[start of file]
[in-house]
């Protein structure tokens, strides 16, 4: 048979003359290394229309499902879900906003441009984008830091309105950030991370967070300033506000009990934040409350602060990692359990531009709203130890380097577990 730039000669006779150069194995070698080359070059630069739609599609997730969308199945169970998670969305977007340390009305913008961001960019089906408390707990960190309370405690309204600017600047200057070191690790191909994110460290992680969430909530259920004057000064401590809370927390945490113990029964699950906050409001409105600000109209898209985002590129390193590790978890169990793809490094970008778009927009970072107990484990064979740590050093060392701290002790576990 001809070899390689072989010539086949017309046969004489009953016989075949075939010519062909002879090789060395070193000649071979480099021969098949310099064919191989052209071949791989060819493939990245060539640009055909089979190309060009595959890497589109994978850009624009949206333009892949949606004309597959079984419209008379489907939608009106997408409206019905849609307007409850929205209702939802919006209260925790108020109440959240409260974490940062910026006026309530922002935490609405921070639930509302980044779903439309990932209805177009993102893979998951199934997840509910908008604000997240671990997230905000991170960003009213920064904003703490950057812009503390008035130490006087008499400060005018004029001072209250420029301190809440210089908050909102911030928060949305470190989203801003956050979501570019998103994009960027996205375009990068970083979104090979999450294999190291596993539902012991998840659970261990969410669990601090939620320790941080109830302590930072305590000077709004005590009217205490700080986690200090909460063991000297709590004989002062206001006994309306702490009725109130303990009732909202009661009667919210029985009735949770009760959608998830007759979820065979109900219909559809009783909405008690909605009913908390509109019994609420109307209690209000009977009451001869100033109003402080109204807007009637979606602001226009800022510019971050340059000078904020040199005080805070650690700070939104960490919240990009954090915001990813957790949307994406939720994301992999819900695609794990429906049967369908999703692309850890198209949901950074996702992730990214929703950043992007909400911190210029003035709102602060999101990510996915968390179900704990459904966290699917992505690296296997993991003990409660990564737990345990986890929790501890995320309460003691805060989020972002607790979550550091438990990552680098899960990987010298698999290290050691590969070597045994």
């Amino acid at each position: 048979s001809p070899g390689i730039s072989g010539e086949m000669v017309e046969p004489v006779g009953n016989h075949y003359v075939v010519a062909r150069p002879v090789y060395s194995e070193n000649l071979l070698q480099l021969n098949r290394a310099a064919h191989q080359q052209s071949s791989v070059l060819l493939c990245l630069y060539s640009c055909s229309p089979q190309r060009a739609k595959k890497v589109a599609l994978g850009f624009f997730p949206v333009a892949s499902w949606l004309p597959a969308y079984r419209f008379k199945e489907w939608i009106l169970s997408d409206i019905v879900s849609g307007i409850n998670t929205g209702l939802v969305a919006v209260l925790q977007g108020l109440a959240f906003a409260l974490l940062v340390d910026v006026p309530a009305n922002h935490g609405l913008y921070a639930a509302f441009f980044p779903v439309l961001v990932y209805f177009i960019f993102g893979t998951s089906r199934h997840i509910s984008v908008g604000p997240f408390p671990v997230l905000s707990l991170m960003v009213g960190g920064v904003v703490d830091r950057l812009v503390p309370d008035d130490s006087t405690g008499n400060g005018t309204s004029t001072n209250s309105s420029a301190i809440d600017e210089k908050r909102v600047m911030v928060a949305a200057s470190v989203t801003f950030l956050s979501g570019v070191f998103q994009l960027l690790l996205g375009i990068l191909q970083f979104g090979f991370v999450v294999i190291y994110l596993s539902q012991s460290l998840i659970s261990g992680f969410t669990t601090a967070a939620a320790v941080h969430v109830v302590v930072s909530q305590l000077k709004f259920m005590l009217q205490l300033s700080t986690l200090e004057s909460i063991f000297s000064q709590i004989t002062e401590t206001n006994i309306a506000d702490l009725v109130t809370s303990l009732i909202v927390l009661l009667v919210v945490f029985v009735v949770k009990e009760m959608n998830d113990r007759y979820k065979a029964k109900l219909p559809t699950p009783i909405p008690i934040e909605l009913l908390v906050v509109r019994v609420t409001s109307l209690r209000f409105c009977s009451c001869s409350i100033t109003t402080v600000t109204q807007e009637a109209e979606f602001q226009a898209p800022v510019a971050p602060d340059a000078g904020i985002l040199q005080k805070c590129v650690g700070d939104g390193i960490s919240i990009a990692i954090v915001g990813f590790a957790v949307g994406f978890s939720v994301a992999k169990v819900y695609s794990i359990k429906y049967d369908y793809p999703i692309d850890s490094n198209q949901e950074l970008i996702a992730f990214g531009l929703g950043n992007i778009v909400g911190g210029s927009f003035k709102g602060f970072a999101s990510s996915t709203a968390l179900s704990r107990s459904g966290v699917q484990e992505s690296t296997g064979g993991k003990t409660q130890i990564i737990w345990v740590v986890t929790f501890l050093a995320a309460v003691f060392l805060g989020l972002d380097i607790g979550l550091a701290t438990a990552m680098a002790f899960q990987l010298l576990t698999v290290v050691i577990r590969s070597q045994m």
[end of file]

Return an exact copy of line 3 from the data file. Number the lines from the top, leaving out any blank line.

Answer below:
């Amino acid at each position: 048979s001809p070899g390689i730039s072989g010539e086949m000669v017309e046969p004489v006779g009953n016989h075949y003359v075939v010519a062909r150069p002879v090789y060395s194995e070193n000649l071979l070698q480099l021969n098949r290394a310099a064919h191989q080359q052209s071949s791989v070059l060819l493939c990245l630069y060539s640009c055909s229309p089979q190309r060009a739609k595959k890497v589109a599609l994978g850009f624009f997730p949206v333009a892949s499902w949606l004309p597959a969308y079984r419209f008379k199945e489907w939608i009106l169970s997408d409206i019905v879900s849609g307007i409850n998670t929205g209702l939802v969305a919006v209260l925790q977007g108020l109440a959240f906003a409260l974490l940062v340390d910026v006026p309530a009305n922002h935490g609405l913008y921070a639930a509302f441009f980044p779903v439309l961001v990932y209805f177009i960019f993102g893979t998951s089906r199934h997840i509910s984008v908008g604000p997240f408390p671990v997230l905000s707990l991170m960003v009213g960190g920064v904003v703490d830091r950057l812009v503390p309370d008035d130490s006087t405690g008499n400060g005018t309204s004029t001072n209250s309105s420029a301190i809440d600017e210089k908050r909102v600047m911030v928060a949305a200057s470190v989203t801003f950030l956050s979501g570019v070191f998103q994009l960027l690790l996205g375009i990068l191909q970083f979104g090979f991370v999450v294999i190291y994110l596993s539902q012991s460290l998840i659970s261990g992680f969410t669990t601090a967070a939620a320790v941080h969430v109830v302590v930072s909530q305590l000077k709004f259920m005590l009217q205490l300033s700080t986690l200090e004057s909460i063991f000297s000064q709590i004989t002062e401590t206001n006994i309306a506000d702490l009725v109130t809370s303990l009732i909202v927390l009661l009667v919210v945490f029985v009735v949770k009990e009760m959608n998830d113990r007759y979820k065979a029964k109900l219909p559809t699950p009783i909405p008690i934040e909605l009913l908390v906050v509109r019994v609420t409001s109307l209690r209000f409105c009977s009451c001869s409350i100033t109003t402080v600000t109204q807007e009637a109209e979606f602001q226009a898209p800022v510019a971050p602060d340059a000078g904020i985002l040199q005080k805070c590129v650690g700070d939104g390193i960490s919240i990009a990692i954090v915001g990813f590790a957790v949307g994406f978890s939720v994301a992999k169990v819900y695609s794990i359990k429906y049967d369908y793809p999703i692309d850890s490094n198209q949901e950074l970008i996702a992730f990214g531009l929703g950043n992007i778009v909400g911190g210029s927009f003035k709102g602060f970072a999101s990510s996915t709203a968390l179900s704990r107990s459904g966290v699917q484990e992505s690296t296997g064979g993991k003990t409660q130890i990564i737990w345990v740590v986890t929790f501890l050093a995320a309460v003691f060392l805060g989020l972002d380097i607790g979550l550091a701290t438990a990552m680098a002790f899960q990987l010298l576990t698999v290290v050691i577990r590969s070597q045994m």